How I Gained Weight Because Of NY’s Homelessness

Gary Baumgarten
4 min readMar 24, 2021

The streets of New York feel different since the pandemic struck. And it’s not just the number of closed businesses.

Homeless people are far more noticeable. People who used to flock to the city to work are now toiling from home. Broadway is dark and tourism is practically non-existent. That means, our homeless population is not only more apparent. There are fewer people for the homeless to ask for handouts.

Also, many people living on the streets aren’t just homeless. They’re also emotionally disturbed.

All of this is contributing to a dangerous situation.

Every morning in the predawn hours I make my way to Penn Station for the train ride home to New Jersey. At that hour, there are far more homeless people in the station than there are passengers waiting for their trains to be called. And many of them are obviously mentally ill.

Many stalk the corridors muttering to themselves. Others shout, either at real people or people imagined.

Some are violent. I’ve seen fights between homeless people. And homeless folks ‘’boxing” someone only they can see.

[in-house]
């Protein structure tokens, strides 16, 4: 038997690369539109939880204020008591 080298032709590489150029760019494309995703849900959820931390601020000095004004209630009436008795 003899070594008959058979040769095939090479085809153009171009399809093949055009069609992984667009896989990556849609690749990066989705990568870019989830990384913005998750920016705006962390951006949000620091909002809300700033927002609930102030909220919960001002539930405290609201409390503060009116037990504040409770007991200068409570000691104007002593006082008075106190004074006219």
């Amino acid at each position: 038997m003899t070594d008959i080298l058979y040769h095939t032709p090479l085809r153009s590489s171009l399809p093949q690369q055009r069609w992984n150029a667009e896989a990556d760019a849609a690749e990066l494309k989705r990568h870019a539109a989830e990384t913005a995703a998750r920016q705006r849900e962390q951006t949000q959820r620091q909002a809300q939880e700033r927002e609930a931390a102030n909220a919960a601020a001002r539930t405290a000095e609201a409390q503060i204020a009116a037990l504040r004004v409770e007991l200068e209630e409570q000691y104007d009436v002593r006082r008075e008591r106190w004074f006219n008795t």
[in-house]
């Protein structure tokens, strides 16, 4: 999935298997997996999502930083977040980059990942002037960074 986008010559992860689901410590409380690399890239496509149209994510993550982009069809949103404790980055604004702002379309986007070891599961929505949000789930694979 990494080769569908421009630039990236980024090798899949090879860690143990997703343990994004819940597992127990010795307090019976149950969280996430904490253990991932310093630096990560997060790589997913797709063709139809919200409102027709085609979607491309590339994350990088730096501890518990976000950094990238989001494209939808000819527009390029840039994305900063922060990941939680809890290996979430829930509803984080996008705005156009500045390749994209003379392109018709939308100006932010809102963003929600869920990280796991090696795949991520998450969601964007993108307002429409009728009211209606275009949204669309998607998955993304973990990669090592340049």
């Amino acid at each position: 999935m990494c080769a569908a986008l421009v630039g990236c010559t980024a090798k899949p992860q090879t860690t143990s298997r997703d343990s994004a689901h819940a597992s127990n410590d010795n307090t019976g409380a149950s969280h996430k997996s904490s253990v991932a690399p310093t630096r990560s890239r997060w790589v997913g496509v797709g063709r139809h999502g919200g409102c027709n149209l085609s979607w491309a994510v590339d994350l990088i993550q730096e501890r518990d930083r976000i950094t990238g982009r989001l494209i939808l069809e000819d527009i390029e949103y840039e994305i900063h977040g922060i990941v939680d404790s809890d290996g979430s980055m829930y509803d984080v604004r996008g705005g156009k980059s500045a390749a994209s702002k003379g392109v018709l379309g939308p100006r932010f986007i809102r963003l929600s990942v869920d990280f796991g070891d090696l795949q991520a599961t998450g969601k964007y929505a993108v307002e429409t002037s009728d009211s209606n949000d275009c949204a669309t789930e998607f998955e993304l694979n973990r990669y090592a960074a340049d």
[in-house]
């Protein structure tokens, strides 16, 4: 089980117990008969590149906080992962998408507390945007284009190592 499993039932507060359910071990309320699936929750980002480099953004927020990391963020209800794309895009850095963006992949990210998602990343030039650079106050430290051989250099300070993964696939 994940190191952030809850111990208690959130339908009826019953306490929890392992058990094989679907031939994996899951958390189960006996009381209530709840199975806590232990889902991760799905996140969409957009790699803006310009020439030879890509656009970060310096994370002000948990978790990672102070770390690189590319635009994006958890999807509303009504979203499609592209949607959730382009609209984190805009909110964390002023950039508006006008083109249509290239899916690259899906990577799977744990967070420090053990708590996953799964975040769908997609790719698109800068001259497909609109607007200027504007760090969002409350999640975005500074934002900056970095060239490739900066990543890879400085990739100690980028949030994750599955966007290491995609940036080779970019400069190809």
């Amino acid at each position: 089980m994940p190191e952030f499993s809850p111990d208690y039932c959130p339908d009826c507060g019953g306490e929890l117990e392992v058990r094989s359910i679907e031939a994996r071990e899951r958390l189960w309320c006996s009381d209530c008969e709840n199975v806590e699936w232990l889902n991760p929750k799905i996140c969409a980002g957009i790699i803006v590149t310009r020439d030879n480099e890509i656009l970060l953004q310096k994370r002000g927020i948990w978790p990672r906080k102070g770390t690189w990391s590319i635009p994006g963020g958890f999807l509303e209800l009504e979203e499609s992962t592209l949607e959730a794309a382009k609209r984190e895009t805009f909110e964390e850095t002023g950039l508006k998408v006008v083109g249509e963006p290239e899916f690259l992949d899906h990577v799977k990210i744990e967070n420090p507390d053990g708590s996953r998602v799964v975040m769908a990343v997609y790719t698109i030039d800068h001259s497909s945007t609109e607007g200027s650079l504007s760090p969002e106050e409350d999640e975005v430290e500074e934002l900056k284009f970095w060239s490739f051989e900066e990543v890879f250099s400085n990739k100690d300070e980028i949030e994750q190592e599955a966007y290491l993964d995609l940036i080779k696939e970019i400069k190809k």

Sometimes I see homeless people pounding their fists on the walls.

Not all are aggressive. But many are. Both in Penn Station and on the sidewalks of the streets and avenues that border the train station. My colleagues who take the bus to work say their experience at the Port Authority bus terminal mirrors mine at Penn Station.

Those of us who wait for our trains to be called every morning are used to it. But people who are there for the first time since the pandemic, many of them to catch a convenient train ride to Newark Airport, are often frightened.

There are two police departments with bases inside Penn Station. The MTA’s on guard on the north half of the station served by the Long Island Railroad. Amtrak police are responsible for the south section where Amtrak and New Jersey Transit trains stop. There’s an obvious difference in the number of officers assigned. MTA cops are seemingly omnipresent. Amtrak cops are on the constant move in order to keep up with the problem. They make homeless people sleeping on stairs move. And those who are particularly disruptive are…

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